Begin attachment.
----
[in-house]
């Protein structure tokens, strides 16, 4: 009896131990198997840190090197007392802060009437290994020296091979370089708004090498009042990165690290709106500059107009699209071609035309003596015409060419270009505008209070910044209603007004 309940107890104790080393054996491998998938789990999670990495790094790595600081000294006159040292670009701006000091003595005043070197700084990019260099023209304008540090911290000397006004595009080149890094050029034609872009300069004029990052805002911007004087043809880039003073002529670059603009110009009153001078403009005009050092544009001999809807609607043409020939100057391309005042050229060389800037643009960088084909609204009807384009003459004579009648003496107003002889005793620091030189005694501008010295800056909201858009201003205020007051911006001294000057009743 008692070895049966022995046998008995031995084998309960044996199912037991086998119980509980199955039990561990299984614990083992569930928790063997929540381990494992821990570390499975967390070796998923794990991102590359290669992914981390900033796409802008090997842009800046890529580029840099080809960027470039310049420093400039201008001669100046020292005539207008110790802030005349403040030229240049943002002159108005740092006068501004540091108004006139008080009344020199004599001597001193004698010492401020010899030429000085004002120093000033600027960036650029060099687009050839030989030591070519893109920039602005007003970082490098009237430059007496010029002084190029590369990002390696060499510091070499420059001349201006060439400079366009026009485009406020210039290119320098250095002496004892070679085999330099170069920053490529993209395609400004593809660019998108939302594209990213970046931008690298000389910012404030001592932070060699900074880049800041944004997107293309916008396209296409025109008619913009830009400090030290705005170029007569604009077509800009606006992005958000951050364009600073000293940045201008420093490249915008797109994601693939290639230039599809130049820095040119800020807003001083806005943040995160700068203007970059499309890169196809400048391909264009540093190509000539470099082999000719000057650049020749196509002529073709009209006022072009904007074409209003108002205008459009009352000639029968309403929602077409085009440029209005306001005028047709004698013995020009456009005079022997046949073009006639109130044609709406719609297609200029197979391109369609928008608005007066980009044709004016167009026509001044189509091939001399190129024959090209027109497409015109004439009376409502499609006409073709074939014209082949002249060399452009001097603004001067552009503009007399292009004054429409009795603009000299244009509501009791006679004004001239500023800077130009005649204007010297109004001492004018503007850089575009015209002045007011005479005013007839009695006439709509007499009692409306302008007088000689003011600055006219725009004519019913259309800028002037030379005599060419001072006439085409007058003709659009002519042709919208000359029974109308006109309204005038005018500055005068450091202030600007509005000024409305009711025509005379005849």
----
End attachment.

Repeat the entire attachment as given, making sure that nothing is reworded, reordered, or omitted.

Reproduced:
[in-house]
């Protein structure tokens, strides 16, 4: 009896131990198997840190090197007392802060009437290994020296091979370089708004090498009042990165690290709106500059107009699209071609035309003596015409060419270009505008209070910044209603007004 309940107890104790080393054996491998998938789990999670990495790094790595600081000294006159040292670009701006000091003595005043070197700084990019260099023209304008540090911290000397006004595009080149890094050029034609872009300069004029990052805002911007004087043809880039003073002529670059603009110009009153001078403009005009050092544009001999809807609607043409020939100057391309005042050229060389800037643009960088084909609204009807384009003459004579009648003496107003002889005793620091030189005694501008010295800056909201858009201003205020007051911006001294000057009743 008692070895049966022995046998008995031995084998309960044996199912037991086998119980509980199955039990561990299984614990083992569930928790063997929540381990494992821990570390499975967390070796998923794990991102590359290669992914981390900033796409802008090997842009800046890529580029840099080809960027470039310049420093400039201008001669100046020292005539207008110790802030005349403040030229240049943002002159108005740092006068501004540091108004006139008080009344020199004599001597001193004698010492401020010899030429000085004002120093000033600027960036650029060099687009050839030989030591070519893109920039602005007003970082490098009237430059007496010029002084190029590369990002390696060499510091070499420059001349201006060439400079366009026009485009406020210039290119320098250095002496004892070679085999330099170069920053490529993209395609400004593809660019998108939302594209990213970046931008690298000389910012404030001592932070060699900074880049800041944004997107293309916008396209296409025109008619913009830009400090030290705005170029007569604009077509800009606006992005958000951050364009600073000293940045201008420093490249915008797109994601693939290639230039599809130049820095040119800020807003001083806005943040995160700068203007970059499309890169196809400048391909264009540093190509000539470099082999000719000057650049020749196509002529073709009209006022072009904007074409209003108002205008459009009352000639029968309403929602077409085009440029209005306001005028047709004698013995020009456009005079022997046949073009006639109130044609709406719609297609200029197979391109369609928008608005007066980009044709004016167009026509001044189509091939001399190129024959090209027109497409015109004439009376409502499609006409073709074939014209082949002249060399452009001097603004001067552009503009007399292009004054429409009795603009000299244009509501009791006679004004001239500023800077130009005649204007010297109004001492004018503007850089575009015209002045007011005479005013007839009695006439709509007499009692409306302008007088000689003011600055006219725009004519019913259309800028002037030379005599060419001072006439085409007058003709659009002519042709919208000359029974109308006109309204005038005018500055005068450091202030600007509005000024409305009711025509005379005849």